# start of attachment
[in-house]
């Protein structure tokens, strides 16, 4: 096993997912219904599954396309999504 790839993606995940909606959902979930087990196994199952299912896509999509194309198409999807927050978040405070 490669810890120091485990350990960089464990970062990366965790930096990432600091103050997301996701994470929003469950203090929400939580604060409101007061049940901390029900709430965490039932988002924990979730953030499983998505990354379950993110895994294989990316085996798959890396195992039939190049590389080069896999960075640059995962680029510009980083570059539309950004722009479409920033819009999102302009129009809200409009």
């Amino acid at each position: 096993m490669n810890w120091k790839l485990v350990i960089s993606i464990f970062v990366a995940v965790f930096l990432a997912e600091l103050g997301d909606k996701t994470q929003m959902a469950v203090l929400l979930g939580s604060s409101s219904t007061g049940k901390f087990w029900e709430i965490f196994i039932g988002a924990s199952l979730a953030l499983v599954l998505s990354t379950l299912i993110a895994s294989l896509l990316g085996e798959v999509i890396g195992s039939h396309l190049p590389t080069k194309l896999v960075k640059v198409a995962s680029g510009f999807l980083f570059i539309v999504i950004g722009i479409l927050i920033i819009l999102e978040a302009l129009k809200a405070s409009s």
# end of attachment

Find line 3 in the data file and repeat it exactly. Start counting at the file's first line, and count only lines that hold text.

């Amino acid at each position: 096993m490669n810890w120091k790839l485990v350990i960089s993606i464990f970062v990366a995940v965790f930096l990432a997912e600091l103050g997301d909606k996701t994470q929003m959902a469950v203090l929400l979930g939580s604060s409101s219904t007061g049940k901390f087990w029900e709430i965490f196994i039932g988002a924990s199952l979730a953030l499983v599954l998505s990354t379950l299912i993110a895994s294989l896509l990316g085996e798959v999509i890396g195992s039939h396309l190049p590389t080069k194309l896999v960075k640059v198409a995962s680029g510009f999807l980083f570059i539309v999504i950004g722009i479409l927050i920033i819009l999102e978040a302009l129009k809200a405070s409009s």